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SCHOOL DELAYS

How to judge if you, or a loved one, is overweight

In theory, people should be able to glance in a mirror and see they're packing extra pounds. But 30 percent of overweight Americans think they're at a normal weight, according to a recent poll from Harris Interactive/HealthDay. Here's how to take a more honest look:

Don't compare yourself to others. So many Americans are overweight now that you may get a skewed sense of what's healthy. "The normal reaction is to say, 'my child may be a little chunky, but they aren't as big as that kid over there,'" says Babs Benson, a registered nurse and manager of the "Healthy You" weight management program at Children's Hospital of the King's Daughters in Norfolk, Va.

Figure out your BMI. That's body mass index, a measurement that considers both height and weight. To find easy-to-use programs and result analyses, type "BMI Calculator" into an online search engine.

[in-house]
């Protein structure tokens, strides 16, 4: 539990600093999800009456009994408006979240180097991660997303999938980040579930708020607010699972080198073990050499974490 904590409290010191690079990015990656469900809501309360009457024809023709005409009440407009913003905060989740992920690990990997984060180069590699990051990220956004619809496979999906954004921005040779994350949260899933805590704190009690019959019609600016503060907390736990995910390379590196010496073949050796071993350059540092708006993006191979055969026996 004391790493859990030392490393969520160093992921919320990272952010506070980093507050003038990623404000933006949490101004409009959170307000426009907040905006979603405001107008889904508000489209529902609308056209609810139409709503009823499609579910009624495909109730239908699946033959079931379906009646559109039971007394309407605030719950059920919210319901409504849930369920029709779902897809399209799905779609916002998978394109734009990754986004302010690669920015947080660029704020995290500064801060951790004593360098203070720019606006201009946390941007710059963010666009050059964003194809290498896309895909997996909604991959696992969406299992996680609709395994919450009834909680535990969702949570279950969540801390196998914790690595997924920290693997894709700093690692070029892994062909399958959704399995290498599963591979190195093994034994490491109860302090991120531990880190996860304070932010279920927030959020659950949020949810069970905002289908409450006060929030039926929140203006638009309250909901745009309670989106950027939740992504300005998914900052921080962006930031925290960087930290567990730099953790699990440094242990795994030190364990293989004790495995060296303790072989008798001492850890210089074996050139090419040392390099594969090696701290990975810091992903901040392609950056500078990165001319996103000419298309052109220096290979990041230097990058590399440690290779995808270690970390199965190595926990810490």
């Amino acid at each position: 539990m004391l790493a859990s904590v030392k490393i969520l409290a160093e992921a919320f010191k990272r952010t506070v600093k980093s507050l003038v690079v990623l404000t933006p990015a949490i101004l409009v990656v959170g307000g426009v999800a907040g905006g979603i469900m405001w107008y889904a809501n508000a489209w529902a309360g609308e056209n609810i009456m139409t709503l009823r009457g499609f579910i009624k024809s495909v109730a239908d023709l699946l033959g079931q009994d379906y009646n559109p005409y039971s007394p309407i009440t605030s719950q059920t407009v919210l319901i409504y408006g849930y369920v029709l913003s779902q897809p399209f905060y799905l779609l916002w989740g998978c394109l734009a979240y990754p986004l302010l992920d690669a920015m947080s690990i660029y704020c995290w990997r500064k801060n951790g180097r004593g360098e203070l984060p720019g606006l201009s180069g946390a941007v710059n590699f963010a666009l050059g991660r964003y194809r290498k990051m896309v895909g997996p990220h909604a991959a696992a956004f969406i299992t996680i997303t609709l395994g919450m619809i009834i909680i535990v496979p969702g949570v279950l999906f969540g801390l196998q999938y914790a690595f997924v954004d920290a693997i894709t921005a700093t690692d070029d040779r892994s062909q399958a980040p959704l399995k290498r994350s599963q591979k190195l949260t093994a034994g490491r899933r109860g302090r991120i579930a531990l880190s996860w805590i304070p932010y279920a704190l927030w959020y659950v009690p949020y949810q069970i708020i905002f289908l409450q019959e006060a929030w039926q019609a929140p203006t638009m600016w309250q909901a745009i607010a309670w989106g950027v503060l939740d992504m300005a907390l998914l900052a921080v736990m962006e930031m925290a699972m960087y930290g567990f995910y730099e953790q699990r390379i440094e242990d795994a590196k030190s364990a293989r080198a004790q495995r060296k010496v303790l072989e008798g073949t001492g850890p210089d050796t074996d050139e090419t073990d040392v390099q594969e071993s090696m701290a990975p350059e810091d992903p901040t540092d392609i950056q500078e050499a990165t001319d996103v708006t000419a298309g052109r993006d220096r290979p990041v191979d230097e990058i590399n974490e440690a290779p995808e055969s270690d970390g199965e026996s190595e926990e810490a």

Measure your waistline. Abdominal fat is most dangerous because it raises the risk of heart disease and diabetes. Wrap a tape measure around the smallest area between your ribcage and belly button. Men should measure no more than 40 inches, while women should be 35 inches or less.

Consider your waist-to-hip ratio. It's better to have big hips and a smaller waist than vice versa. Divide your waist measurement by your hip measurement. Ideally, woman's result should be 0.8 inches or less and a man's 0.95 inches or less.

Work with a doctor. Medical professionals can take accurate body fat measurements and plot BMI readings on a detailed graph. "It puts the whole thing into perspective," Benson says.

Look at pictures of yourself. Many people first realize they're too heavy when they see themselves in recent photographs.

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